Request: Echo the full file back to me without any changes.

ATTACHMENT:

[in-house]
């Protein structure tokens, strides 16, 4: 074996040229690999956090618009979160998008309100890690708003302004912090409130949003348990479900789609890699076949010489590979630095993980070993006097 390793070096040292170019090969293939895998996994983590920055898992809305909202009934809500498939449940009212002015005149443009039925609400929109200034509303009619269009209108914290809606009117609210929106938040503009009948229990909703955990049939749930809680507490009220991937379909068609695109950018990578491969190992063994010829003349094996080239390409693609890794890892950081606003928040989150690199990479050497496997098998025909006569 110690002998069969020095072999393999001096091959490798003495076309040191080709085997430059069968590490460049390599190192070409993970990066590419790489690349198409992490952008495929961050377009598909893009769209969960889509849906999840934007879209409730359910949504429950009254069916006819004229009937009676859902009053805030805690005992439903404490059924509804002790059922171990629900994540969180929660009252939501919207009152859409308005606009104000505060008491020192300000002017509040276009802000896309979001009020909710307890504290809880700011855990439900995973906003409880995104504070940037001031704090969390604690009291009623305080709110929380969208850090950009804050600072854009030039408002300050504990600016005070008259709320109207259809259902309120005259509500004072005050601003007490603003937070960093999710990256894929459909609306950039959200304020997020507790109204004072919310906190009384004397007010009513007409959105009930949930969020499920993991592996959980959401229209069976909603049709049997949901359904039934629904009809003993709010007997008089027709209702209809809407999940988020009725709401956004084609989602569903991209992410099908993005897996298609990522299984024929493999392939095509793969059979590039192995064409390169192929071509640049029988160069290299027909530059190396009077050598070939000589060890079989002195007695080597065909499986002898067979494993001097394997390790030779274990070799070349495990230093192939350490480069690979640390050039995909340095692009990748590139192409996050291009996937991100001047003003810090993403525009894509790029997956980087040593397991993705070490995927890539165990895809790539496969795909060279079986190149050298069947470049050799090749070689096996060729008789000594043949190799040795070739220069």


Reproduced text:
[in-house]
């Protein structure tokens, strides 16, 4: 074996040229690999956090618009979160998008309100890690708003302004912090409130949003348990479900789609890699076949010489590979630095993980070993006097 390793070096040292170019090969293939895998996994983590920055898992809305909202009934809500498939449940009212002015005149443009039925609400929109200034509303009619269009209108914290809606009117609210929106938040503009009948229990909703955990049939749930809680507490009220991937379909068609695109950018990578491969190992063994010829003349094996080239390409693609890794890892950081606003928040989150690199990479050497496997098998025909006569 110690002998069969020095072999393999001096091959490798003495076309040191080709085997430059069968590490460049390599190192070409993970990066590419790489690349198409992490952008495929961050377009598909893009769209969960889509849906999840934007879209409730359910949504429950009254069916006819004229009937009676859902009053805030805690005992439903404490059924509804002790059922171990629900994540969180929660009252939501919207009152859409308005606009104000505060008491020192300000002017509040276009802000896309979001009020909710307890504290809880700011855990439900995973906003409880995104504070940037001031704090969390604690009291009623305080709110929380969208850090950009804050600072854009030039408002300050504990600016005070008259709320109207259809259902309120005259509500004072005050601003007490603003937070960093999710990256894929459909609306950039959200304020997020507790109204004072919310906190009384004397007010009513007409959105009930949930969020499920993991592996959980959401229209069976909603049709049997949901359904039934629904009809003993709010007997008089027709209702209809809407999940988020009725709401956004084609989602569903991209992410099908993005897996298609990522299984024929493999392939095509793969059979590039192995064409390169192929071509640049029988160069290299027909530059190396009077050598070939000589060890079989002195007695080597065909499986002898067979494993001097394997390790030779274990070799070349495990230093192939350490480069690979640390050039995909340095692009990748590139192409996050291009996937991100001047003003810090993403525009894509790029997956980087040593397991993705070490995927890539165990895809790539496969795909060279079986190149050298069947470049050799090749070689096996060729008789000594043949190799040795070739220069």